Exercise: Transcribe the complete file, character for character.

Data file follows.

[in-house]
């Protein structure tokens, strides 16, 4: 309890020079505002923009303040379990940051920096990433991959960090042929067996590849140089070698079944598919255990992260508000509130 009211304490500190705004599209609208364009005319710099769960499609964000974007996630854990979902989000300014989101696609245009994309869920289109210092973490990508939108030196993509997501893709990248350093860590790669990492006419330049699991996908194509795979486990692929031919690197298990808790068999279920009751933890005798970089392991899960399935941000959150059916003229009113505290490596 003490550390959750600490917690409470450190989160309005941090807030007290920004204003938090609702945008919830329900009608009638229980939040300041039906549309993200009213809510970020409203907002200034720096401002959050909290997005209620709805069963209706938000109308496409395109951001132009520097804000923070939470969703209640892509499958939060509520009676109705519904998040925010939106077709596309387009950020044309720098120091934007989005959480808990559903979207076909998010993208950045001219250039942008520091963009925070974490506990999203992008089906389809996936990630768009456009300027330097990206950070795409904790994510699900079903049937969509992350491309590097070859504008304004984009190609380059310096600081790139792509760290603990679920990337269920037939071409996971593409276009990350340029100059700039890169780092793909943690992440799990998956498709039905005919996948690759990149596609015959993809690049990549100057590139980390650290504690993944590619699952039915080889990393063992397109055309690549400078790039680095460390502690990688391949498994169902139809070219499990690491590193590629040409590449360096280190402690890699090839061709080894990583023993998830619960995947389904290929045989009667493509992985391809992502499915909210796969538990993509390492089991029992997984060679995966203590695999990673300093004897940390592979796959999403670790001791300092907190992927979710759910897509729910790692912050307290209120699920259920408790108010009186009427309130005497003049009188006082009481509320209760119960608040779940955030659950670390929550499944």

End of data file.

[in-house]
């Protein structure tokens, strides 16, 4: 309890020079505002923009303040379990940051920096990433991959960090042929067996590849140089070698079944598919255990992260508000509130 009211304490500190705004599209609208364009005319710099769960499609964000974007996630854990979902989000300014989101696609245009994309869920289109210092973490990508939108030196993509997501893709990248350093860590790669990492006419330049699991996908194509795979486990692929031919690197298990808790068999279920009751933890005798970089392991899960399935941000959150059916003229009113505290490596 003490550390959750600490917690409470450190989160309005941090807030007290920004204003938090609702945008919830329900009608009638229980939040300041039906549309993200009213809510970020409203907002200034720096401002959050909290997005209620709805069963209706938000109308496409395109951001132009520097804000923070939470969703209640892509499958939060509520009676109705519904998040925010939106077709596309387009950020044309720098120091934007989005959480808990559903979207076909998010993208950045001219250039942008520091963009925070974490506990999203992008089906389809996936990630768009456009300027330097990206950070795409904790994510699900079903049937969509992350491309590097070859504008304004984009190609380059310096600081790139792509760290603990679920990337269920037939071409996971593409276009990350340029100059700039890169780092793909943690992440799990998956498709039905005919996948690759990149596609015959993809690049990549100057590139980390650290504690993944590619699952039915080889990393063992397109055309690549400078790039680095460390502690990688391949498994169902139809070219499990690491590193590629040409590449360096280190402690890699090839061709080894990583023993998830619960995947389904290929045989009667493509992985391809992502499915909210796969538990993509390492089991029992997984060679995966203590695999990673300093004897940390592979796959999403670790001791300092907190992927979710759910897509729910790692912050307290209120699920259920408790108010009186009427309130005497003049009188006082009481509320209760119960608040779940955030659950670390929550499944």